returned certificate back to a trust anchor, but to perform this The router SHOULD also verify that the returned certificate validates
verification either the CA's certificate needs to be installed on the back to the installed TA Certificate, i.e., the entire chain from the
router via the CLI or the CA's certificate needs to be returned along installed TA Certificate through subordinate CAs to the BGPsec
with the router's certificate in the PKCS#7. The router SHOULD certificate validate. To perform this verification the CA
inform the operator whether or not the signature validates to a trust certificate chain needs to be returned along with the router's
anchor; this notification mechanism is out of scope. After certificate in the PKCS#7. The router SHOULD inform the operator
performing these checks, the router need not retain the CA whether or not the signature validates to a trust anchor; this
certificate. notification mechanism is out of scope.
Note: The signature on the PKCS#8 and Certificate need not be made by Note: The signature on the PKCS#8 and Certificate need not be made by
the same entity. Signing the PKCS#8, permits more advanced the same entity. Signing the PKCS#8, permits more advanced
configurations where the entity that generates the keys is not CA. configurations where the entity that generates the keys is not the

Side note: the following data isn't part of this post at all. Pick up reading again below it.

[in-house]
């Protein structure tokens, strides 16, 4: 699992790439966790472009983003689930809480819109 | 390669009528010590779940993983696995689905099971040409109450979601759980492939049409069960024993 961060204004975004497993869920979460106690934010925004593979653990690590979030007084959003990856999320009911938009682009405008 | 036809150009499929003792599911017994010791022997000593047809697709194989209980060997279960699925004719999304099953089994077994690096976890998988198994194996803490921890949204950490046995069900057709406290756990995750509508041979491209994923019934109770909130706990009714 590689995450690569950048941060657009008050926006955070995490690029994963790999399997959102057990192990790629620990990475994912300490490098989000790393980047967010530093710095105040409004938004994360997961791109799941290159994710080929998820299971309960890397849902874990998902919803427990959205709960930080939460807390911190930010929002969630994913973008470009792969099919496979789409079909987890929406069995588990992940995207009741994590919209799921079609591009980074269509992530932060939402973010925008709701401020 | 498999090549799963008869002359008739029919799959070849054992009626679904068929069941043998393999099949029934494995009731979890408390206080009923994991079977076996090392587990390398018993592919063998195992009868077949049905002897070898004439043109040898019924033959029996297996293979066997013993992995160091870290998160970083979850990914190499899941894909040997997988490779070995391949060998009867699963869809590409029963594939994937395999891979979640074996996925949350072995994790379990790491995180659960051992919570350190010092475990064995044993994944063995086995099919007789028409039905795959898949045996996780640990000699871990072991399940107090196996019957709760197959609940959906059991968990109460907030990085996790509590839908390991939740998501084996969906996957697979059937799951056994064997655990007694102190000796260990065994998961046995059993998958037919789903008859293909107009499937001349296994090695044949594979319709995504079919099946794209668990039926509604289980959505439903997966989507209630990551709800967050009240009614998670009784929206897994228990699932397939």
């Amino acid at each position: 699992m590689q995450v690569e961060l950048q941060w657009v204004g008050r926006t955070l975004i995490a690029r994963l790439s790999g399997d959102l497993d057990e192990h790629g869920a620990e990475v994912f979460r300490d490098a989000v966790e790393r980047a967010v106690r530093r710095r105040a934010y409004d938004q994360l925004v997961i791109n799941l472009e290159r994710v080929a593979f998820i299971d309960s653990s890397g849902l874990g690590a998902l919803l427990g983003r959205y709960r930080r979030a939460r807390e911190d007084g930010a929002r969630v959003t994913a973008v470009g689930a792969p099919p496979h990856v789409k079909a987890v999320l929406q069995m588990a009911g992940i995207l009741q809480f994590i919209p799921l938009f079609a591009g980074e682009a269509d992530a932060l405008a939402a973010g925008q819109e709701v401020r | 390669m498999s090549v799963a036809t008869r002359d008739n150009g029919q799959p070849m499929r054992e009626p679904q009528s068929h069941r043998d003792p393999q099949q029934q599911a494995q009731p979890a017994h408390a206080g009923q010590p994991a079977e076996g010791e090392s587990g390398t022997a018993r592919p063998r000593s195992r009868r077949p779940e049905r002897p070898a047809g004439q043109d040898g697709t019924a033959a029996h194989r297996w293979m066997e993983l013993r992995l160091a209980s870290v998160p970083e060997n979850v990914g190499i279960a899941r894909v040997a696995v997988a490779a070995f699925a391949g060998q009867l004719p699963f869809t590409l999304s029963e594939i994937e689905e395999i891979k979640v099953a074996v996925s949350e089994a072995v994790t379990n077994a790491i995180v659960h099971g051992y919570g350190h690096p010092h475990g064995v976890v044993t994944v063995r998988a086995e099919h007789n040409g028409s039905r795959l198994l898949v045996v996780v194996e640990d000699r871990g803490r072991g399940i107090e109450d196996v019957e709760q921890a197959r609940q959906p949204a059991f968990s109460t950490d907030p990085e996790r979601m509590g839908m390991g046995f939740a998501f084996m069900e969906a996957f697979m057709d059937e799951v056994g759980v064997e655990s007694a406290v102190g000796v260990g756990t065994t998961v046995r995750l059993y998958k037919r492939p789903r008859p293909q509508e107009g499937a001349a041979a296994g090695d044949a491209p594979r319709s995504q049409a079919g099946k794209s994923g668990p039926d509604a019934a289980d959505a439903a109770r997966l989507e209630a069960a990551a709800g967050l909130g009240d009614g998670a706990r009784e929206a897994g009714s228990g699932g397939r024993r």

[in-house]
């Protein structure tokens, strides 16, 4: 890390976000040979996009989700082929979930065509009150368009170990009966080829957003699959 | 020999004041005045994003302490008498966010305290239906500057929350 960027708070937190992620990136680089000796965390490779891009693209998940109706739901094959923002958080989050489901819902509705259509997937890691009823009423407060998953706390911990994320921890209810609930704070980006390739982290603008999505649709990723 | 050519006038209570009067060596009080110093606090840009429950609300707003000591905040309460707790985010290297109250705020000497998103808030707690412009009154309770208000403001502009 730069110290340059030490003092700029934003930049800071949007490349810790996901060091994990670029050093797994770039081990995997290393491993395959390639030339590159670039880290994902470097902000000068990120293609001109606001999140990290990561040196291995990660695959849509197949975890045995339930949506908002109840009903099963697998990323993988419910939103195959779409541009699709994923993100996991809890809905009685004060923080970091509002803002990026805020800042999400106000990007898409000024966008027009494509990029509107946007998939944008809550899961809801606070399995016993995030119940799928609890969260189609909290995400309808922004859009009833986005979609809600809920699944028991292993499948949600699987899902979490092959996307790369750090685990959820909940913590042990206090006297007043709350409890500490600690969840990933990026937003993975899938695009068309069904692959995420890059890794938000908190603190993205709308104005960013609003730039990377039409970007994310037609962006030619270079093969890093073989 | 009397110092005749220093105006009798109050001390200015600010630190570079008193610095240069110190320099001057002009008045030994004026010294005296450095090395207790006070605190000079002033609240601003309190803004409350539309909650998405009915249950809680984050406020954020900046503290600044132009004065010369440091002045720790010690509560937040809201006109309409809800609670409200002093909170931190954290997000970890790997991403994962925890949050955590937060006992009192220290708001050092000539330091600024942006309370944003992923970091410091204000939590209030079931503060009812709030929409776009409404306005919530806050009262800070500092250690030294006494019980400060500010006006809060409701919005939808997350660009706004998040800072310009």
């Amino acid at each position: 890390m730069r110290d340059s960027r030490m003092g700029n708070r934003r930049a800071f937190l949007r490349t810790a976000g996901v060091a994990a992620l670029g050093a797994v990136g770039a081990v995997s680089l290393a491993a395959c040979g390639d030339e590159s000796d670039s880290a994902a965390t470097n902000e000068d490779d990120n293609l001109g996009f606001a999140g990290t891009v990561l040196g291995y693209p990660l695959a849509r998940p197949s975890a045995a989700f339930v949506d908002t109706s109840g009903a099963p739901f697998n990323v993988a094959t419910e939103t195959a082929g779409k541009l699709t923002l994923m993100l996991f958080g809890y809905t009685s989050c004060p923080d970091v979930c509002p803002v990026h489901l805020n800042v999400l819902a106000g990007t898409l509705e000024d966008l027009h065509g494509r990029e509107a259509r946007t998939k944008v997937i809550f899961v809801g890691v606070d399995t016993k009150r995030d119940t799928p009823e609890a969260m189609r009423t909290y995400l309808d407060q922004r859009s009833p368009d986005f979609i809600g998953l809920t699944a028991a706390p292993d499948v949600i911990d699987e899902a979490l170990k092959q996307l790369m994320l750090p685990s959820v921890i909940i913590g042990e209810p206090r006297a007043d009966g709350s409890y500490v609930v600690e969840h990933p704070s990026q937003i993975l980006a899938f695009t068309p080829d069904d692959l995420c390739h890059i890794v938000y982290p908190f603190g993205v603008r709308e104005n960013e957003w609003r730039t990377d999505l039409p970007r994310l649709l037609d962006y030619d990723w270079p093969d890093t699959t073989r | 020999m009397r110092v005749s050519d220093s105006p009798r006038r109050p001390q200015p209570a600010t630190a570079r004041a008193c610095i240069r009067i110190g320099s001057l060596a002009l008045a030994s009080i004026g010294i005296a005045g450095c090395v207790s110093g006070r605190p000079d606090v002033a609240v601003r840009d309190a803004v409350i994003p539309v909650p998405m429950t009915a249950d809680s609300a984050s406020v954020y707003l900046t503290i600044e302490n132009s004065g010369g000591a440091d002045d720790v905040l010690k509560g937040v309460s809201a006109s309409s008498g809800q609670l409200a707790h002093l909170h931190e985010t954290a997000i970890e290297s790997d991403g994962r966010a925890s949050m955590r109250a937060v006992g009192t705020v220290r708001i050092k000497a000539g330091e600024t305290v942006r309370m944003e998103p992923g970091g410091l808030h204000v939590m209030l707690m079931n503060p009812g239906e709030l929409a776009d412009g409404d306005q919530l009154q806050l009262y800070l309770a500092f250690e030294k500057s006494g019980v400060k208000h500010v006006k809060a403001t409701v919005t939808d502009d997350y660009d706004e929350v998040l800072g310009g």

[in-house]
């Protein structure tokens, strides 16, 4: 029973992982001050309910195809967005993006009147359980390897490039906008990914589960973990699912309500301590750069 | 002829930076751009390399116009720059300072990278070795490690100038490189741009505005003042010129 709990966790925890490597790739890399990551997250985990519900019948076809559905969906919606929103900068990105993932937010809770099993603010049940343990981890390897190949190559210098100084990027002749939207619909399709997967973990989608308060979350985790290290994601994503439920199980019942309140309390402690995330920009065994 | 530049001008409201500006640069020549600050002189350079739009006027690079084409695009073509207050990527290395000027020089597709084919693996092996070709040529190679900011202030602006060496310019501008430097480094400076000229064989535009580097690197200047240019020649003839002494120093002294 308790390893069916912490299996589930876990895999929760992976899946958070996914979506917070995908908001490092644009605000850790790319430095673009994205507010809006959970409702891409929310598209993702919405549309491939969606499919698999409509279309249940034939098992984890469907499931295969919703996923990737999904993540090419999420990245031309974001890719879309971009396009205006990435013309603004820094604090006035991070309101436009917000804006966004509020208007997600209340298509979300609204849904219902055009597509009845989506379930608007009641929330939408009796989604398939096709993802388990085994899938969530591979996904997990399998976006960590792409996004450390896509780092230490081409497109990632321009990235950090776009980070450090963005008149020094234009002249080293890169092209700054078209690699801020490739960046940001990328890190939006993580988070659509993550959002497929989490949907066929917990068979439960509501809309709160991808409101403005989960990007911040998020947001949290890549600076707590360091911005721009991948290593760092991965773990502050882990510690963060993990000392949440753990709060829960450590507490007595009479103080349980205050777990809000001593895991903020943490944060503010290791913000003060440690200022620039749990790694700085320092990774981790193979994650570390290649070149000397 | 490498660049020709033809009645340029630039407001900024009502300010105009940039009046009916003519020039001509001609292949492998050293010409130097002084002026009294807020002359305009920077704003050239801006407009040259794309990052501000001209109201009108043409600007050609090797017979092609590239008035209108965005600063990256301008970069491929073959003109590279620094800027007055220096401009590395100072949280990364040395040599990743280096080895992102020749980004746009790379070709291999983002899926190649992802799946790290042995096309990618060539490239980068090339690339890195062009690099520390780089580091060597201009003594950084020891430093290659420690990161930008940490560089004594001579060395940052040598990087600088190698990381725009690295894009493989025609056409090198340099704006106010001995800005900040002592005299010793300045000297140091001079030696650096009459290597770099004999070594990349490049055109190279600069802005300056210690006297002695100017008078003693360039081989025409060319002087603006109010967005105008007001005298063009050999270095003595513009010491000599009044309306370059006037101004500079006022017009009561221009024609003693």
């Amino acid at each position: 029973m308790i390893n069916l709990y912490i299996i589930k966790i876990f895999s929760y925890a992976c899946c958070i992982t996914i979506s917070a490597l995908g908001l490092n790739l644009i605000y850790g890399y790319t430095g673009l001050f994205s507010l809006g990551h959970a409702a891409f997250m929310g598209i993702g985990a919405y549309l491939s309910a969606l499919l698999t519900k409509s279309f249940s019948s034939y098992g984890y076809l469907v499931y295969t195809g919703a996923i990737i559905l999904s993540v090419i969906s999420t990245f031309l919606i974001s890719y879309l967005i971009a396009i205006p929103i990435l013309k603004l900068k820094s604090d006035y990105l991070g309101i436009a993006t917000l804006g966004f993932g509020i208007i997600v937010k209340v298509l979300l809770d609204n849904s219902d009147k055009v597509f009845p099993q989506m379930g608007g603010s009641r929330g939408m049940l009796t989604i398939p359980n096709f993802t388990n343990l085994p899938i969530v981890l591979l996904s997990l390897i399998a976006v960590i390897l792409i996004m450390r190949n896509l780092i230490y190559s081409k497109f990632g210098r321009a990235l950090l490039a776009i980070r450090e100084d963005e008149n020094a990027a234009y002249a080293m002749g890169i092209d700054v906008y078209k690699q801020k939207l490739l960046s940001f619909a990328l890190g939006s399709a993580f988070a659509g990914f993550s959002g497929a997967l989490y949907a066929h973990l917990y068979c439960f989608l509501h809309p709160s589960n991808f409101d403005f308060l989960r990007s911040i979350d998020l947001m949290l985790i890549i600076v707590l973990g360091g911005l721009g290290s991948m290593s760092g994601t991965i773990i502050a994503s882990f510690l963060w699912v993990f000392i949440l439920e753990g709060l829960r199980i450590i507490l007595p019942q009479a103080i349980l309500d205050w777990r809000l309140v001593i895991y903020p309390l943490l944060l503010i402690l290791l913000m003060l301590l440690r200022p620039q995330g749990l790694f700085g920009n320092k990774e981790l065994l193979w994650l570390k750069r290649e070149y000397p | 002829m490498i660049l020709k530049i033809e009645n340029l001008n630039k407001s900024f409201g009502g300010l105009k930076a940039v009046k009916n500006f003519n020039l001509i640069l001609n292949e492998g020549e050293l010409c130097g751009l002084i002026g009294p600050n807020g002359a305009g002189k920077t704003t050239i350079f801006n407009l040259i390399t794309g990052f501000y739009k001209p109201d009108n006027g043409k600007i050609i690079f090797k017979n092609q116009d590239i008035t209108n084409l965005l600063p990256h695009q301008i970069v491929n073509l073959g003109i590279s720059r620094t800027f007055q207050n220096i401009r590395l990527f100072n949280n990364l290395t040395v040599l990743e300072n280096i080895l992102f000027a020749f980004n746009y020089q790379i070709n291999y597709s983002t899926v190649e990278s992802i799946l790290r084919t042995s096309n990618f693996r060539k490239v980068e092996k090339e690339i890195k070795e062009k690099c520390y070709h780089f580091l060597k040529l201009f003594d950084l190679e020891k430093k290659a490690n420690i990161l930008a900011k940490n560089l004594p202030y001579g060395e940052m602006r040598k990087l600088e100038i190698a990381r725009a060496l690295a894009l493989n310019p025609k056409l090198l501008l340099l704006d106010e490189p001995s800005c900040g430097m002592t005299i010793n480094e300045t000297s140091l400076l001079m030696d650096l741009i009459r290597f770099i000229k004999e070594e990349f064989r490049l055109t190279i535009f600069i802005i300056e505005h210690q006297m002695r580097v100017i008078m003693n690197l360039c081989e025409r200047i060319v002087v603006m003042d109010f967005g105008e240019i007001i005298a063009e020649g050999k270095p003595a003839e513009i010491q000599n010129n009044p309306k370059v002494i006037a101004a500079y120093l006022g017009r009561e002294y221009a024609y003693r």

direct CA.
4. Key Management Even if the operator cannot extract the private key from the router,
this signature still provides a linkage between a private key and a
router. That is the server can verify the proof of possession (POP),
as required by [RFC6484].
7. Key Management
An operator's responsibilities do not end after key generation, key An operator's responsibilities do not end after key generation, key
provisioning, certificate issuance, and certificate distribution. provisioning, certificate issuance, and certificate distribution.
They persist for as long as the operator wishes to operate the They persist for as long as the operator wishes to operate the
BGPsec-speaking router. BGPsec-speaking router.
Paramount to maintaining a router that can be a continuous BPGsec 7.1. Key Validity
speaker is ensuring that the router has a valid certificate at all
times. To ensure this, the operator needs to ensure the router It is critical that a BGPsec speaking router ensures that it is
always has a non-expired certificate. That is the key used when BGP- signing with a valid certificate at all times. To this end, the
speaking always has an associated certificate whose expiry time is operator needs to ensure the router always has a non-expired
after the current time. certificate. I.e. the key used to sign BGPsec announcements always
has an associated certificate whose expiry time is after the current
time.
Ensuring this is not terribly difficult but requires that either: Ensuring this is not terribly difficult but requires that either:
o The router has a mechanism to notify the operator that the 1. The router has a mechanism to notify the operator that the